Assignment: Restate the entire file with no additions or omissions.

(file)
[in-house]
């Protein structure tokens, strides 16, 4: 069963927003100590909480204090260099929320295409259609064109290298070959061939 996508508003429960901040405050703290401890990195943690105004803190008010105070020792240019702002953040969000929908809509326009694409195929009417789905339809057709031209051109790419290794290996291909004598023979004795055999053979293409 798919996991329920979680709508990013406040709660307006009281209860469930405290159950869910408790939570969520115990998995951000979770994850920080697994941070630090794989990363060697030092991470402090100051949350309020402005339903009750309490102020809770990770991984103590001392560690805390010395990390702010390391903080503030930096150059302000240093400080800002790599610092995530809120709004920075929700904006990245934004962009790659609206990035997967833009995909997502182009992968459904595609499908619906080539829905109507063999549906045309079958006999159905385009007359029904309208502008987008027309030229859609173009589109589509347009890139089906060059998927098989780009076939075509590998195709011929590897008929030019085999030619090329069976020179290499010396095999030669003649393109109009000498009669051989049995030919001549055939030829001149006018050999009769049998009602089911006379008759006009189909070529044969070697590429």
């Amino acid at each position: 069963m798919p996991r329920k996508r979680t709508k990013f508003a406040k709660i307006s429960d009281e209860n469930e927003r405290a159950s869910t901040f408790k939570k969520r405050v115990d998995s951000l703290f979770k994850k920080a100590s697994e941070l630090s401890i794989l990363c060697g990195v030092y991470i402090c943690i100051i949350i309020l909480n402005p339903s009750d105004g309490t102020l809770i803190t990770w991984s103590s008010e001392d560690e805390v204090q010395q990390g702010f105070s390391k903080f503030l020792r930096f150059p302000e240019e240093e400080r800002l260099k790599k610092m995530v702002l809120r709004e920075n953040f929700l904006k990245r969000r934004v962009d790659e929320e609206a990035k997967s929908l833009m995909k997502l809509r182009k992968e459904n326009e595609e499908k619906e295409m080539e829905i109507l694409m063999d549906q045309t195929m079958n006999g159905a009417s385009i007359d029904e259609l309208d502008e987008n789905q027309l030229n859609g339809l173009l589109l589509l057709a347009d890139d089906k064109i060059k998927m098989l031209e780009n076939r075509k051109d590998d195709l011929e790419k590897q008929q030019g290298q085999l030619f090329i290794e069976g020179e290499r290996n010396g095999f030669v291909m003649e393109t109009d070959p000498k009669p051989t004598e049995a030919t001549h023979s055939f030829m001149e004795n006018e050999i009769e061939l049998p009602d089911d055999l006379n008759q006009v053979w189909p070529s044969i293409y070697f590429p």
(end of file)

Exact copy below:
[in-house]
């Protein structure tokens, strides 16, 4: 069963927003100590909480204090260099929320295409259609064109290298070959061939 996508508003429960901040405050703290401890990195943690105004803190008010105070020792240019702002953040969000929908809509326009694409195929009417789905339809057709031209051109790419290794290996291909004598023979004795055999053979293409 798919996991329920979680709508990013406040709660307006009281209860469930405290159950869910408790939570969520115990998995951000979770994850920080697994941070630090794989990363060697030092991470402090100051949350309020402005339903009750309490102020809770990770991984103590001392560690805390010395990390702010390391903080503030930096150059302000240093400080800002790599610092995530809120709004920075929700904006990245934004962009790659609206990035997967833009995909997502182009992968459904595609499908619906080539829905109507063999549906045309079958006999159905385009007359029904309208502008987008027309030229859609173009589109589509347009890139089906060059998927098989780009076939075509590998195709011929590897008929030019085999030619090329069976020179290499010396095999030669003649393109109009000498009669051989049995030919001549055939030829001149006018050999009769049998009602089911006379008759006009189909070529044969070697590429």
């Amino acid at each position: 069963m798919p996991r329920k996508r979680t709508k990013f508003a406040k709660i307006s429960d009281e209860n469930e927003r405290a159950s869910t901040f408790k939570k969520r405050v115990d998995s951000l703290f979770k994850k920080a100590s697994e941070l630090s401890i794989l990363c060697g990195v030092y991470i402090c943690i100051i949350i309020l909480n402005p339903s009750d105004g309490t102020l809770i803190t990770w991984s103590s008010e001392d560690e805390v204090q010395q990390g702010f105070s390391k903080f503030l020792r930096f150059p302000e240019e240093e400080r800002l260099k790599k610092m995530v702002l809120r709004e920075n953040f929700l904006k990245r969000r934004v962009d790659e929320e609206a990035k997967s929908l833009m995909k997502l809509r182009k992968e459904n326009e595609e499908k619906e295409m080539e829905i109507l694409m063999d549906q045309t195929m079958n006999g159905a009417s385009i007359d029904e259609l309208d502008e987008n789905q027309l030229n859609g339809l173009l589109l589509l057709a347009d890139d089906k064109i060059k998927m098989l031209e780009n076939r075509k051109d590998d195709l011929e790419k590897q008929q030019g290298q085999l030619f090329i290794e069976g020179e290499r290996n010396g095999f030669v291909m003649e393109t109009d070959p000498k009669p051989t004598e049995a030919t001549h023979s055939f030829m001149e004795n006018e050999i009769e061939l049998p009602d089911d055999l006379n008759q006009v053979w189909p070529s044969i293409y070697f590429p």